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Australia unveils unilateral Iran sanctions

Less than a week after the UN Security Council imposed a fourth round of sanctions against Iran, Australia says it is planning unilateral punitive measures.

Australian Foreign Minister Stephen Smith said Tuesday that the ‘autonomous’ sanctions would target a bank and a shipping company, as well as blacklisting a commander of the Islamic Revolution Guards Corps (IRGC).

“These new measures put Australia at the forefront of efforts to persuade Iran to reverse its current path of confrontation with the international community,” Smith said in a statement.

Smith named the two entities as Iran’s national bank, Bank Mellat, and the Islamic Republic of Iran Shipping Line (IRISL).

“The individual is General Rostam Qasemi, the commander of Khatem ol-Anbiya Construction Organization, a company owned by the Islamic Revolutionary Guard Corps and listed in Resolution 1929,” the statement added.

Canberra has imposed unilateral sanctions against 20 Iranian individuals and 18 organizations from Iran, since October 2008.

The move comes amid escalated US and European efforts to mount pressure on Tehran over Western allegations that the country’s nuclear program may not be entirely civilian.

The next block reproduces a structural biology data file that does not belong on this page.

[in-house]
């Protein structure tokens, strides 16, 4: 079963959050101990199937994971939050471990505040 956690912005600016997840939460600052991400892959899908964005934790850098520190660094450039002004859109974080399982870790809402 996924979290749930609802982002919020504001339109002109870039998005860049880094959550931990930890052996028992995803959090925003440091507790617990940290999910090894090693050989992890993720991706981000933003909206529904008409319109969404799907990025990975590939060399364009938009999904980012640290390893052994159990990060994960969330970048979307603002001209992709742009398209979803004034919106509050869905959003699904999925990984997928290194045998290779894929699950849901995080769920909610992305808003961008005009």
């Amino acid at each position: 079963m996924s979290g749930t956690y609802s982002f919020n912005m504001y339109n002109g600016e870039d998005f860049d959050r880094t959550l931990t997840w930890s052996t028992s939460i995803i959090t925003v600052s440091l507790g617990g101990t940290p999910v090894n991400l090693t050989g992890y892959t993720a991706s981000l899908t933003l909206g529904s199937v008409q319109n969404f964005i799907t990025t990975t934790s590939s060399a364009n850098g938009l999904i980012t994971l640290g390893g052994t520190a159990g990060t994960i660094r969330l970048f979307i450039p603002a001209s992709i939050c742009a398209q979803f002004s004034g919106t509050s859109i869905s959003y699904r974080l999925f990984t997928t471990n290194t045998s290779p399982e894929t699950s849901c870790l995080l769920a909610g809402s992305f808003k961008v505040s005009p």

Russia, Iran’s longtime energy and trade partner that helped build Iran’s nuclear reactor in the southern city of Bushehr, joined the US-led sanctions campaign after cutting deals with Washington.

However, the veto-wielding UNSC member warned other states against the imposition of unilateral sanctions against Iran.

Moscow says such measure would be unacceptable as countries facing Security Council sanctions cannot under any circumstances be subjected to one-sided sanctions imposed by government bypassing the Security Council.

Iranian officials say the UNSC Resolution 1929, which broadens financial and military sanctions, will not affect the country’s economy, but have criticized the move as a bad response to recent trilateral pro-diplomacy efforts, which could have rendered the sanctions unnecessary

Iran, Brazil and Turkey issued a nuclear fuel swap declaration on May 17, based on which Tehran announced readiness to exchange 1,200 kg of its low enriched uranium on Turkish soil for fuel for a medical research reactor.

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